First definition of this paper.
\end{_def}

\begin{veta}
First theorem with enumerate environment
\begin{enumerate}[label=(\roman*)]
    \item Item in the list\label{sec:th:li}
    \item Another item in the list
\end{enumerate}
\end{veta}

As you can see in \cref{sec:def:first} and together with \cref{sec:th:li}, \dots

\end{document}

Addendum: Here's a modified solution that sets up a dedicated enumeration environment for use in veta environments, using the macros \newlist and \setlist of the enumitem package. One advantage of having such dedicated environments is that you don't have to mess with the basic LaTeX enumerate environment. Another advantage is that you can specify the form of the list labels and cross-references all in one fell swoop. Just the code is shown; the result will be identical to the screenshot shown above.

\documentclass[czech,a4paper]{article}
    % languages
\usepackage[utf8]{inputenc}
\usepackage[T1]{fontenc}
\usepackage{babel,lmodern}

    % theorem-like environments
\usepackage{amsthm}

\usepackage{enumitem}
\newlist{venum}{enumerate}{1} % this creates a dedicated counter named 'venumi'
\setlist[venum,1]{label=(\roman*),
         ref=\theveta~(\roman{venumi})} 
% define appearance of labels and cross-references

    % cross-references
\usepackage[colorlinks=true]{hyperref}
\usepackage[nameinlink]{cleveref}

    % new theorem-like environments
\theoremstyle{definition}
    \newtheorem{_def}{Definice}[section]      
\theoremstyle{plain}
    \newtheorem{veta}[_def]{Věta}

\crefname{_def}{D.}{D.}
\crefname{venumi}{V.}{V.}

\begin{document}
\section{First section}

\begin{_def}
\label{sec:def:first}
First definition of this paper.
\end{_def}

\begin{veta}
First theorem with enumerate environment
\begin{venum}  % use 'venum' instead of 'enumerate' inside a veta env.
    \item Item in the list\label{sec:th:li}
    \item Another item in the list
\end{venum}
\end{veta}

As you can see in \cref{sec:def:first} and together with \cref{sec:th:li}, \dots
\end{document}

A personal comment on the advisability or desirability of creating separate dedicated enumeration-like environments for theorems, definitions, corollaries, etc. I can't think of a compelling reason for why it might be advantageous to have a potential multitude of such enumeration-like environments. Does it really enhance the readability and intelligibility of your document if you write "in V 1.2 (i)" instead of -- slightly more verbosely -- "in item (i) of Veta 1.2". As with almost everything else in life, being terse needn't be a virtue.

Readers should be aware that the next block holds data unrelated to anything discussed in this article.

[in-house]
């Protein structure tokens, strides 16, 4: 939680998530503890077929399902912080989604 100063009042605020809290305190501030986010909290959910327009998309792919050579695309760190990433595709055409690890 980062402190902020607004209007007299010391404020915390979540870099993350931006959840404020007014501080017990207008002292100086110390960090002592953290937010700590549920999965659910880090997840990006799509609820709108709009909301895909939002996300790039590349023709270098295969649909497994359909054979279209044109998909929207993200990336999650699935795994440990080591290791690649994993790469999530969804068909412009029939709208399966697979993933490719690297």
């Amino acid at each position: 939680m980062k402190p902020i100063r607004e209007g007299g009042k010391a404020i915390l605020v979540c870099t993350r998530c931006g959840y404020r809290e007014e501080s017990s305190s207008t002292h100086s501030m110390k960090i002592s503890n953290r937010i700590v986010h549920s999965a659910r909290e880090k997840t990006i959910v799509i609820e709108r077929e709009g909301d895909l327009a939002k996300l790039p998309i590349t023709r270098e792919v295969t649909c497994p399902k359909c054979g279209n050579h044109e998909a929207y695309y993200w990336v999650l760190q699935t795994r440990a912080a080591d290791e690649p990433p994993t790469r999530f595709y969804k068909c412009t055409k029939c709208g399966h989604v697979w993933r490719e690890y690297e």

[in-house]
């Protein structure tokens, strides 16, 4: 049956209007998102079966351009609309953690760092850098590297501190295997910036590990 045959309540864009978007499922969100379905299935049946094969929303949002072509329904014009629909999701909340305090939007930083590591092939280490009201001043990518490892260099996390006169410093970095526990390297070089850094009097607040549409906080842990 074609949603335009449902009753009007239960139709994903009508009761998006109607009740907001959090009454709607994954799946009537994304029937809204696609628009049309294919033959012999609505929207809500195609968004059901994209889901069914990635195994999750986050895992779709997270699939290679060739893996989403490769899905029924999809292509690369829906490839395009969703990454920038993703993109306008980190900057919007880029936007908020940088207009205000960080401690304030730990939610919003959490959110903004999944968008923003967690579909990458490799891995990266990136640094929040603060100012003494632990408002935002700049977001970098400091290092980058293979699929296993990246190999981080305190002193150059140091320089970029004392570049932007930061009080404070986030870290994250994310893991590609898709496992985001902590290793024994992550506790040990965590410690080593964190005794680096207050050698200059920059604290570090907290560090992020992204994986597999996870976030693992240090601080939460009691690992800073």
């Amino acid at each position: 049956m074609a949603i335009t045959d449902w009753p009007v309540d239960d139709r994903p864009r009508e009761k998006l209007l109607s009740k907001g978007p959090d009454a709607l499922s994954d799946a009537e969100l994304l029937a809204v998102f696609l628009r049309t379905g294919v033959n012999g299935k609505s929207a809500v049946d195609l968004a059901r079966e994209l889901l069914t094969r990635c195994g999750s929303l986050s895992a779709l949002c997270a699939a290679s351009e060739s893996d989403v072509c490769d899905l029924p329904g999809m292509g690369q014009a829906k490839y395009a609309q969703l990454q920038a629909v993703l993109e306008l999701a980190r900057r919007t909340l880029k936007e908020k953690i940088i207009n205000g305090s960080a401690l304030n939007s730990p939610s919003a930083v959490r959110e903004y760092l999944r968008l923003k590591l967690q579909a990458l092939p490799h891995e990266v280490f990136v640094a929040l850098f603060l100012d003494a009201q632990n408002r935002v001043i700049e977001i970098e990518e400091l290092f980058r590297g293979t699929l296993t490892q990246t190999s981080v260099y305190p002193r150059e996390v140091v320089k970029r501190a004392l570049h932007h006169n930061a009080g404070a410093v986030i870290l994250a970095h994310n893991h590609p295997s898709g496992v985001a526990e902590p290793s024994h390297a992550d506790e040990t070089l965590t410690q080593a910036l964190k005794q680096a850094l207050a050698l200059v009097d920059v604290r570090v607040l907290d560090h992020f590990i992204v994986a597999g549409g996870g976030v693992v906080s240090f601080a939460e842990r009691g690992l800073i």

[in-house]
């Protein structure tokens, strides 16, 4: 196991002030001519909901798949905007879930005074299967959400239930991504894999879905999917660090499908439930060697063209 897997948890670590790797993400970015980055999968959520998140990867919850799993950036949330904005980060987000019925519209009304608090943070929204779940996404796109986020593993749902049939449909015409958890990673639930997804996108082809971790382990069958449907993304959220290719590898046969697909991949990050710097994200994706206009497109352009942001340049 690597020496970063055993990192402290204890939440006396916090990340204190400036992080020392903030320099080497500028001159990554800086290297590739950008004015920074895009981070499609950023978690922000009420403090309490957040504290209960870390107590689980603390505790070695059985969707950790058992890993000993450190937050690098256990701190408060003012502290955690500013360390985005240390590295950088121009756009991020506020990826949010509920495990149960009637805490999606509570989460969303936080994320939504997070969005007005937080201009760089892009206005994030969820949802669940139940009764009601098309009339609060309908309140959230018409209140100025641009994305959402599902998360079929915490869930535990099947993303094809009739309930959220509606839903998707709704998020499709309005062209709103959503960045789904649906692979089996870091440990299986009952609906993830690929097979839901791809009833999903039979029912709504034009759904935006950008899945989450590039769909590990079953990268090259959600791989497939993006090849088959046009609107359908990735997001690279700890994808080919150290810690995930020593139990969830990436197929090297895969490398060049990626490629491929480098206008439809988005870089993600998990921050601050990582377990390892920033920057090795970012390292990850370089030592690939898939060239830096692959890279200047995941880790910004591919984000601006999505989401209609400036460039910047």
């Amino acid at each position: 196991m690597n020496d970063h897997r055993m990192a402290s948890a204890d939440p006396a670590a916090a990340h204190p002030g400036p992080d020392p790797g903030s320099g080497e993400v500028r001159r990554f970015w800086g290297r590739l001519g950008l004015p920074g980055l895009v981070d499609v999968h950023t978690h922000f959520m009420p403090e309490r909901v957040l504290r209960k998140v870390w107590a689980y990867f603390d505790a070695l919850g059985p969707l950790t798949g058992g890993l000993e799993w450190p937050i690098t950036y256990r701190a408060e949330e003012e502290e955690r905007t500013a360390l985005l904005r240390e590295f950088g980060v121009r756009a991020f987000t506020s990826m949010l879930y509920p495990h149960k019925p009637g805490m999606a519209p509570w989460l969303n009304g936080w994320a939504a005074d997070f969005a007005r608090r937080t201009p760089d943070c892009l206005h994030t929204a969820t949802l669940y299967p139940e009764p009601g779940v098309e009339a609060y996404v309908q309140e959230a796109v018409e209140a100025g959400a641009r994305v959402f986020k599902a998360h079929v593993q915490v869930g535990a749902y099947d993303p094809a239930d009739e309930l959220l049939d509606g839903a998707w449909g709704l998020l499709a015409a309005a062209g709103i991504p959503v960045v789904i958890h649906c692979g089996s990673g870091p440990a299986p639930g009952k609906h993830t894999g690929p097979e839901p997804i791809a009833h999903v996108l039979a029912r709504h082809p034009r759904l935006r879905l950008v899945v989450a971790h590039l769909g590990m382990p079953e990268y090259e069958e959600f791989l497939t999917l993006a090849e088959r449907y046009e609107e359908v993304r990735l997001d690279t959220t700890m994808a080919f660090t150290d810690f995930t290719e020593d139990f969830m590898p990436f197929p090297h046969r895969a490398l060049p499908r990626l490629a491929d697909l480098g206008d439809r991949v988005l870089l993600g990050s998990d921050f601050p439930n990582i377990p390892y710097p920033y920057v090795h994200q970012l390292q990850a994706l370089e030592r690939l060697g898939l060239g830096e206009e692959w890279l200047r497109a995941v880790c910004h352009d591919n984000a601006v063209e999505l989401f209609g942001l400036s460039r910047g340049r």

| improve this answer | |
  • Well, looks like it gets the job done. But I am using first-level enumerations in different \theoremstyles, since I am writing like 60+pages long paper. I need it in definitions, theorems, exercises, etc. You mentioned "cloning" the environment. Although I am not sure, how to achieve that precisely (possibly something like \renewenvironment?) do you think, it would be the right way to do that? That is, if I understand corretly: "clone" the enumerate for each theorem-like environment, as you mention it for "vetas"? – quapka May 31 '14 at 17:26
  • By the way, any ideas for the additional question?:) – quapka May 31 '14 at 19:11
  • @quapka - I'll post an addendum that shows how to set up a dedicate enumeration environment using the methods of the enumitem package. On your additional question: Readers might forget quickly what "D" and "V" are supposed to mean. :-( I understand that Czech is a language in which nouns decline; the nouns (singular and plural forms) given in \crefname will in general only be correct for nominative cases. For other cases, have you considered using \labelcref instead of \cref -- and writing the appropriate noun forms yourself? Your readers may appreciate if you do this. – Mico May 31 '14 at 21:06
  • It is too late today to make a reasonable edit, but I will try to explain my situation bit more later. Nevertheless thanks a lot. I haven't used \labelcref, but I'll have a look at it. – quapka Jun 1 '14 at 21:33